Christabel by Samuel Taylor Coleridge

The poem entitled Christabel consists of two parts. The first part of this poem was composed in 1797, and it is made up of 337 lines. The poem was to be published according to the poet’s intention, in the second edition of the Lyrical Ballads, in 1800. Further, it was to be a long one divided into five parts. But after 1799, the poet suffered from a great “barrenness” with regard to poetic composition. The result was that the poem, as upon it as an unfinished poem, and so did his publishers. It was later published, together with Kubla Khan, by Murry in 1816, on the recommendation of George Gordon Byron, the poet. According to Paul Harvey, its first part was composed at Stowey in Somerset, in 1797, while the second part, at Keswick in Cumberland in 1800, after Coleridge’s return from Germany.

Christabel Part 1 Analysis

‘Tis the middle of night by the castle clock,

And the owls have awakened the crowing cock;

Tu—whit! Tu—whoo!

And hark, again! the crowing cock,

How drowsily it crew.

This first stanza of the poem, Christabel, projects on our minds the  image of a medieval English castle. The details of the castle are scattered all over the poem. On the basis of these details, we can describe it as woodland castle. The wood sands at a distance of about a furlong from the castle gate. The castle is surrounded by a moat presumably spanned by a small bridge. In the present poem, the poet has represented the medievalism of the English people, on a grand scale. Here we have poetic visions of medieval English civilization, English culture, and English superstitions, etc. So, describing the castle, the poet says that the castle clock was striking twelve – the midnight hour. It wakes up the owls which hoot, “tu-whit! Tu-whoot!” The says the owls’ hooting wakes the cock, and presently it crows very drowsily. Thus, the very  first line of the poem is full of action and creates suspense to make the readers aware that this is really going to be  a great poem.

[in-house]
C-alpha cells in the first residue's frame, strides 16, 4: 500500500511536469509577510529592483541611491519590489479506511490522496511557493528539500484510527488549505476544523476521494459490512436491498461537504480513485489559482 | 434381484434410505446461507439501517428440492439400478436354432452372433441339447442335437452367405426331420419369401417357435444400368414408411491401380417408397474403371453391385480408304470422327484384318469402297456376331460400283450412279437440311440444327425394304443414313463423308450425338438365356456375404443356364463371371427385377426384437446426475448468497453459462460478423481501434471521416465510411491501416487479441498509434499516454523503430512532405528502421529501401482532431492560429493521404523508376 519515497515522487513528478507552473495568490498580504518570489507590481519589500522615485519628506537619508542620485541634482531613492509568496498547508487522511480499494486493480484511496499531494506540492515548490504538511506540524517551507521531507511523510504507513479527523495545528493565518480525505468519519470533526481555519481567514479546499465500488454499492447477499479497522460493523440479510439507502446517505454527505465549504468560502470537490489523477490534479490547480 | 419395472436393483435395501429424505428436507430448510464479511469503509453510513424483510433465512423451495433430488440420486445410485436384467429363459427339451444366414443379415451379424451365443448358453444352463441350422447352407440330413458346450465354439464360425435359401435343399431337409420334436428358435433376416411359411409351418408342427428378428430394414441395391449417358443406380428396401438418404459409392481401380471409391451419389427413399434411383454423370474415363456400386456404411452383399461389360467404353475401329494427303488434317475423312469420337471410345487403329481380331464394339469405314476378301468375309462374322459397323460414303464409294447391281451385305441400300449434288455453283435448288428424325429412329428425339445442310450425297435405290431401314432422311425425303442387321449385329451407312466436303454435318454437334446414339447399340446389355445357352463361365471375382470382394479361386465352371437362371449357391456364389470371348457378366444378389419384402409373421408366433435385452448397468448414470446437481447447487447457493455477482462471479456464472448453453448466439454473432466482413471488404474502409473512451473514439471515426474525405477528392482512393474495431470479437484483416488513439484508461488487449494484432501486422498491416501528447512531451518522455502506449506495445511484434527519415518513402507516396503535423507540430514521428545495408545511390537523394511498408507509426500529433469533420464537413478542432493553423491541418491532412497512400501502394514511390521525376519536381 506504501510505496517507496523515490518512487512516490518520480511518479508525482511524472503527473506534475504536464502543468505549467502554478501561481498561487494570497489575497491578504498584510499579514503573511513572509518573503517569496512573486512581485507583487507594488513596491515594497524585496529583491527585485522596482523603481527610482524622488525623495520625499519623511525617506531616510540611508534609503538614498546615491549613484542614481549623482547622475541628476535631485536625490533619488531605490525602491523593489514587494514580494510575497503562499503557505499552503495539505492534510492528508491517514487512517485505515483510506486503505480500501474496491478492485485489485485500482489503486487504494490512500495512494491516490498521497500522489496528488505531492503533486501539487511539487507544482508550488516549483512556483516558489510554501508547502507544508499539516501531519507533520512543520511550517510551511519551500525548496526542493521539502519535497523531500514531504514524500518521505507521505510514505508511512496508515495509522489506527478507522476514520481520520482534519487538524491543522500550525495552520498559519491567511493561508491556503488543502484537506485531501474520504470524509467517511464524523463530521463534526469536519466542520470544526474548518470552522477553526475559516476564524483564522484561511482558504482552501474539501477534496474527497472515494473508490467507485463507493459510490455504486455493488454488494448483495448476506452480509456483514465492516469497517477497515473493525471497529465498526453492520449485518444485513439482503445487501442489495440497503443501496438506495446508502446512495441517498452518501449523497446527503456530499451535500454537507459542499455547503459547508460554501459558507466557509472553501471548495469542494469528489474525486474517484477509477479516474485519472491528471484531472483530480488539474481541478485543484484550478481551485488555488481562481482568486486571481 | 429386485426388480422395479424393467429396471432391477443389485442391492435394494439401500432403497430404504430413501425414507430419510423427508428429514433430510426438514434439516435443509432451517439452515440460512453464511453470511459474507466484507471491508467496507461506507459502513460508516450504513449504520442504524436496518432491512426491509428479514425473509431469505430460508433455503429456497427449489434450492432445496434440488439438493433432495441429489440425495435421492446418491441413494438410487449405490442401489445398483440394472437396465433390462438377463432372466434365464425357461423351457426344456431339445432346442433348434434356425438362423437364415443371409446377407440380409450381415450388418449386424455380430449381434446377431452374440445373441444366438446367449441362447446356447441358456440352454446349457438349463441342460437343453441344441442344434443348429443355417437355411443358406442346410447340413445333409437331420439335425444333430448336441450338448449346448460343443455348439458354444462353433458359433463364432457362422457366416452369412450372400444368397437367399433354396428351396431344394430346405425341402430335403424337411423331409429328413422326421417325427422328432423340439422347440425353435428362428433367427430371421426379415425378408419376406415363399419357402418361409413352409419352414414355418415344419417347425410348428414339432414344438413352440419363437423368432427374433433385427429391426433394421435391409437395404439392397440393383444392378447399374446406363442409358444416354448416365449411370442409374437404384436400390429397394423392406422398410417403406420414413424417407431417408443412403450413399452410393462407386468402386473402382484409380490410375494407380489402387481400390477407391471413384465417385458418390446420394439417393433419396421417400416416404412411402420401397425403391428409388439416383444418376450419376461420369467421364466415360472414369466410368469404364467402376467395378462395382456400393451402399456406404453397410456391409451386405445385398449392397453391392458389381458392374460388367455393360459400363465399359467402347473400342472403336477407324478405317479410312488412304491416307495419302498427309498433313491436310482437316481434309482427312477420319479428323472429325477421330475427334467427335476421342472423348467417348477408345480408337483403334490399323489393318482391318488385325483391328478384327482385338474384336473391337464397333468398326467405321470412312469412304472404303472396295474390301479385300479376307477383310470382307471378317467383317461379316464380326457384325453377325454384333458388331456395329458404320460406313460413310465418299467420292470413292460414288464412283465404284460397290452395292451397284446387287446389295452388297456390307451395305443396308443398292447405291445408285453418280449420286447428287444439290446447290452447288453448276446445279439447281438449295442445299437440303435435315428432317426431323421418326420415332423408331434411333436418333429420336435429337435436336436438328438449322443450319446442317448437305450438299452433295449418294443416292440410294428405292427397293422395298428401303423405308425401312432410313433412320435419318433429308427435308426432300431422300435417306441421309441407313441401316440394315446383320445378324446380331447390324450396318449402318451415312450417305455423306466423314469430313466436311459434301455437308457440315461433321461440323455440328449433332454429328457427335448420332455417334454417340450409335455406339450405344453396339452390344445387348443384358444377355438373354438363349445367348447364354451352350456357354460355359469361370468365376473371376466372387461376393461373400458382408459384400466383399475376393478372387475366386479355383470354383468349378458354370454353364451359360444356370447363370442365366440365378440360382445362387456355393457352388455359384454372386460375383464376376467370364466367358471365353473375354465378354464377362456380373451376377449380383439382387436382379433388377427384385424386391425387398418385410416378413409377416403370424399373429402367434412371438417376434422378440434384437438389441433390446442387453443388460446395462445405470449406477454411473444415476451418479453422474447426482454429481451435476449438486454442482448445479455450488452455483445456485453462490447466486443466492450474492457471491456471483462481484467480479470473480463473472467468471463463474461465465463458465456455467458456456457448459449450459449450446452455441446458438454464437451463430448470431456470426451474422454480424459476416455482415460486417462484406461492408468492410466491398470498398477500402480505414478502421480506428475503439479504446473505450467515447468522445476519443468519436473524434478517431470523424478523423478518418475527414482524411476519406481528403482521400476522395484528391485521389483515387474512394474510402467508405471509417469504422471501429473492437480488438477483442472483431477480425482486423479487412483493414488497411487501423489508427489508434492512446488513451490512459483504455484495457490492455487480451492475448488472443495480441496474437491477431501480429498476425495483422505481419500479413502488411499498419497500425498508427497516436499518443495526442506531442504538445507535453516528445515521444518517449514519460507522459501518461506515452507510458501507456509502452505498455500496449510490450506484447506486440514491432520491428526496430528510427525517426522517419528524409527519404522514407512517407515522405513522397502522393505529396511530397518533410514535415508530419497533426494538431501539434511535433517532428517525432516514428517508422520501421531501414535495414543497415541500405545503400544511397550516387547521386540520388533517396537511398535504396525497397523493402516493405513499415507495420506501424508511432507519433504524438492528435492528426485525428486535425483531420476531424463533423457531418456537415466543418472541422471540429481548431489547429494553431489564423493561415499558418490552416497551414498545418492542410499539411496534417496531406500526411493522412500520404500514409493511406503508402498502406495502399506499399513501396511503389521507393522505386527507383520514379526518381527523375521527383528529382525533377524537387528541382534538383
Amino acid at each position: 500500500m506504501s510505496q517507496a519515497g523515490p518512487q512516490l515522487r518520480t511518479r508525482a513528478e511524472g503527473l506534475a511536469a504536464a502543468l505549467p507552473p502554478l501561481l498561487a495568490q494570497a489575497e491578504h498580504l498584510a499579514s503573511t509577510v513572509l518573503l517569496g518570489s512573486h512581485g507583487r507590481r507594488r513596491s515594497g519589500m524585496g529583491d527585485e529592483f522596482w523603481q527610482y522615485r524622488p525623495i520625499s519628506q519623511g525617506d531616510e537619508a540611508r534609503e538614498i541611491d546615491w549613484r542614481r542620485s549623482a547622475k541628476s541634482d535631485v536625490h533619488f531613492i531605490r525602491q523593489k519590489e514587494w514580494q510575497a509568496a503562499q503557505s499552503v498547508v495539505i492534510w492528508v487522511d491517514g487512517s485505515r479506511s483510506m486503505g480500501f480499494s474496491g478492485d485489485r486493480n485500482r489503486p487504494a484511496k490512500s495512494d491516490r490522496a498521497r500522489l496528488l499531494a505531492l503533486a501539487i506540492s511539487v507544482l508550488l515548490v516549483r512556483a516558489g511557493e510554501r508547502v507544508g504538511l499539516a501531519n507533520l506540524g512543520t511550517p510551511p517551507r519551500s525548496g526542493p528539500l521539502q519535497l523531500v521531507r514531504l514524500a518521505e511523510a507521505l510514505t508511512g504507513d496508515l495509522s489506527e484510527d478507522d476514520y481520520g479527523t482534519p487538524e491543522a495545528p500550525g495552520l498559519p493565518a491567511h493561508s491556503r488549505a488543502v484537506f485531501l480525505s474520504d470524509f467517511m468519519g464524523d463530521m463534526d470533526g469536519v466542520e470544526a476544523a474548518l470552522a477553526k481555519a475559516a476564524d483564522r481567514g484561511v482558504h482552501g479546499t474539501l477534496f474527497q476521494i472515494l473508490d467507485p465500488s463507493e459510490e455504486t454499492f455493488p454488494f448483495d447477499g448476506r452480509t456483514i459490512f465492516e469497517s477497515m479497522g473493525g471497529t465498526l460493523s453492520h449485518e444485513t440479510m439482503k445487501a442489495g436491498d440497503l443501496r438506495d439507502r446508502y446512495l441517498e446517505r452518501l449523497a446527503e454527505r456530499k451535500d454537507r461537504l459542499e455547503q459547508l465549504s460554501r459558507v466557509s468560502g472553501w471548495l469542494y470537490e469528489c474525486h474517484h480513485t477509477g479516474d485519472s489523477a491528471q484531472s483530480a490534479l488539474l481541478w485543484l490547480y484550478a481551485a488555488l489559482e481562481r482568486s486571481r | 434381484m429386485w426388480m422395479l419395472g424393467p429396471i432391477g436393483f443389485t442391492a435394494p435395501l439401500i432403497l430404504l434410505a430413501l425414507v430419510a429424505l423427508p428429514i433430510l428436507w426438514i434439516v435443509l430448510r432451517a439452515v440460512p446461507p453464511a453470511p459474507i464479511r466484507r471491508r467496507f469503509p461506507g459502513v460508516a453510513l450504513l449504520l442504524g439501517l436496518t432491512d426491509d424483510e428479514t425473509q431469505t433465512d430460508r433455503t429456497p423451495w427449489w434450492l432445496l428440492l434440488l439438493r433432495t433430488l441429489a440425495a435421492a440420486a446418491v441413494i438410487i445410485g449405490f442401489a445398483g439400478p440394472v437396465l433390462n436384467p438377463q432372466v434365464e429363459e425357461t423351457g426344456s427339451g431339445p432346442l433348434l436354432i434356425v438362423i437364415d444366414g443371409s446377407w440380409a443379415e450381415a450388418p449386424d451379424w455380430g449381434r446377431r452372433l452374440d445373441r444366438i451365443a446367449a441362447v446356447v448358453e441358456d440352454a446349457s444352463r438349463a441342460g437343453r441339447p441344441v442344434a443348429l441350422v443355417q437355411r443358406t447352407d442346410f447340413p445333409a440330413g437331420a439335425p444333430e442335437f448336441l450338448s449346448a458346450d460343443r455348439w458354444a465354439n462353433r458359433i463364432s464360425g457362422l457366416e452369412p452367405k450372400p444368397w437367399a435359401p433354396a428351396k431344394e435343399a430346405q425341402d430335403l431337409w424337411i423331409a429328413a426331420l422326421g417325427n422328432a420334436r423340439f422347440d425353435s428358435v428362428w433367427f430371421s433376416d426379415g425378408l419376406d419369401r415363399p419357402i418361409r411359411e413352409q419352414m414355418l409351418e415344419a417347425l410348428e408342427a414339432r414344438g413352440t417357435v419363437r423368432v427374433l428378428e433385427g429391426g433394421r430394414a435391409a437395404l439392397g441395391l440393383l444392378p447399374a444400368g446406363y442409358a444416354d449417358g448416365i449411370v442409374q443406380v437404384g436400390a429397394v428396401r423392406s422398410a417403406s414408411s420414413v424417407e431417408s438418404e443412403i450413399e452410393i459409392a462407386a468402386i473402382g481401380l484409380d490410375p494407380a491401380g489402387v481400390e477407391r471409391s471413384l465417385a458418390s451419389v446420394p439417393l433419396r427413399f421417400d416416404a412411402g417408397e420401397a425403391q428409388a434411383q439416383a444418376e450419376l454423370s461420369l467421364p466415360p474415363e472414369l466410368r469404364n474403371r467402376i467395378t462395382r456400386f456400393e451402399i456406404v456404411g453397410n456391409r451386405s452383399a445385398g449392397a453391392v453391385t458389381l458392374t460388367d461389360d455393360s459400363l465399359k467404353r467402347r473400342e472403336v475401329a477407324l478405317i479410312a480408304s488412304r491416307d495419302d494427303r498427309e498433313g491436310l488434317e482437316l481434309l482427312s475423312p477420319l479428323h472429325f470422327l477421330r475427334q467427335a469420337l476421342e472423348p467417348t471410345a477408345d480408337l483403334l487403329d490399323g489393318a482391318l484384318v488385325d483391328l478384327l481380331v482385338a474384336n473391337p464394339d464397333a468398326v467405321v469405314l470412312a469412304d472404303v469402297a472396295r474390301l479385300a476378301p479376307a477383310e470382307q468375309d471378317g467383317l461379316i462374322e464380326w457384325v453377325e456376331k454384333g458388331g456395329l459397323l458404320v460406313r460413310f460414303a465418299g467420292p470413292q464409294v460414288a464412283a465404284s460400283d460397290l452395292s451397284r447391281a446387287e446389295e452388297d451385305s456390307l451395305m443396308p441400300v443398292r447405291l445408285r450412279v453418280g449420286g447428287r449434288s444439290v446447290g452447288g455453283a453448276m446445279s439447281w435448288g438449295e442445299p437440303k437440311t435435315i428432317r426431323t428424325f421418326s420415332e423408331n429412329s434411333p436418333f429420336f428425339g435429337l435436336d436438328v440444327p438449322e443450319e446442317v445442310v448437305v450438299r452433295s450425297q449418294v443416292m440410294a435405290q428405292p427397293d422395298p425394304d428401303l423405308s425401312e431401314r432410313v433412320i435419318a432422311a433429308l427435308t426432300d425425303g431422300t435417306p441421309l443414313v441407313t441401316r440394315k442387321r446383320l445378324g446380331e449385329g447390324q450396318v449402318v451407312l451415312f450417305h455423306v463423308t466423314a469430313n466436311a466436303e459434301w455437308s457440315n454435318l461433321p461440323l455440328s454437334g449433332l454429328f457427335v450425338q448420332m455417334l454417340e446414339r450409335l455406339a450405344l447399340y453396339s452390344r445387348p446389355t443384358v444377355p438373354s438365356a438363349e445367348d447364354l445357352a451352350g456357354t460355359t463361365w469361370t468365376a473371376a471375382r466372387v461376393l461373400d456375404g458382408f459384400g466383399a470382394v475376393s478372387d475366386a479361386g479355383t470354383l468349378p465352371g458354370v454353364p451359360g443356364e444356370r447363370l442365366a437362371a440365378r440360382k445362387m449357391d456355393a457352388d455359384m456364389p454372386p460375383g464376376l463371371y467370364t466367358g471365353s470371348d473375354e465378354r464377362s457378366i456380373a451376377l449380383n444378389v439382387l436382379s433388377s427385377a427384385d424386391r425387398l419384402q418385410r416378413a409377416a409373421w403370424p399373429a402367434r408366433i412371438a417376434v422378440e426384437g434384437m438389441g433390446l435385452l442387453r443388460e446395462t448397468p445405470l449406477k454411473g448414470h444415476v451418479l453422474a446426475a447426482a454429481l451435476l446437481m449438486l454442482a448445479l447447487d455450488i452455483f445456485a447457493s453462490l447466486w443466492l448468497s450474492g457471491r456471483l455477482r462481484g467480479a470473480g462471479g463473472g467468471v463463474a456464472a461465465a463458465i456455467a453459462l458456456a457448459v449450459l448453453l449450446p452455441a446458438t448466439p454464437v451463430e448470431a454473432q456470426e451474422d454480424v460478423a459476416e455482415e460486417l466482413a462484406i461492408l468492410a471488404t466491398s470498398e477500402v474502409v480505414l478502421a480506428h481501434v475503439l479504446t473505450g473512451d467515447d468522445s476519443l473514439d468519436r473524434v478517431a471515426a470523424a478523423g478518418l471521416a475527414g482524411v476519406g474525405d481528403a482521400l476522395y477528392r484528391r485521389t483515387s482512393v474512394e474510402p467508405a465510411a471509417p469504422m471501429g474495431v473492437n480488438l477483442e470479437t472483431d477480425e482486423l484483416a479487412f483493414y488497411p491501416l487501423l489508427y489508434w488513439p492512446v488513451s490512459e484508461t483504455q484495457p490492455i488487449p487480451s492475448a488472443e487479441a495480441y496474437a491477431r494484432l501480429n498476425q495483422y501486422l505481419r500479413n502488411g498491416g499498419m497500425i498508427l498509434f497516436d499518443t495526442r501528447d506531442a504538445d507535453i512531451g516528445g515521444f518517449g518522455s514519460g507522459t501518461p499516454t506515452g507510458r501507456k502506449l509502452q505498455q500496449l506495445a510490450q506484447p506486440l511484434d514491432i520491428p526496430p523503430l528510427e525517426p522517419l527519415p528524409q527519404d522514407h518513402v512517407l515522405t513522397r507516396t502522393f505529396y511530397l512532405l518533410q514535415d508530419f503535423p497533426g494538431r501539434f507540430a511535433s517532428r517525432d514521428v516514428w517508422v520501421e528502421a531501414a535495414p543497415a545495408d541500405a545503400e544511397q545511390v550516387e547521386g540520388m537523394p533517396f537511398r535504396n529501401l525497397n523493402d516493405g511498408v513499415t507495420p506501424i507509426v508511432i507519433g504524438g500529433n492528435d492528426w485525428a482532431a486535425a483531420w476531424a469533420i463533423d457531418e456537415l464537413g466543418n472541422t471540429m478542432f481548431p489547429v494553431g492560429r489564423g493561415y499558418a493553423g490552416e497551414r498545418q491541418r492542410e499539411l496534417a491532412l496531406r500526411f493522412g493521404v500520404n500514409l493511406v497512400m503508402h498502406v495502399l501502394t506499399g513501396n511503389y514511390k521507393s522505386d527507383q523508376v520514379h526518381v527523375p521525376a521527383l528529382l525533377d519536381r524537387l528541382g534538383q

Sir Leoline, the Baron rich,

Hath a toothless mastiff bitch;

From her kennel beneath the rock

She maketh answer to the clock,

Four for the quarters, and twelve for the hour;

Ever and aye, by shine and shower,

Sixteen short howls, not over loud;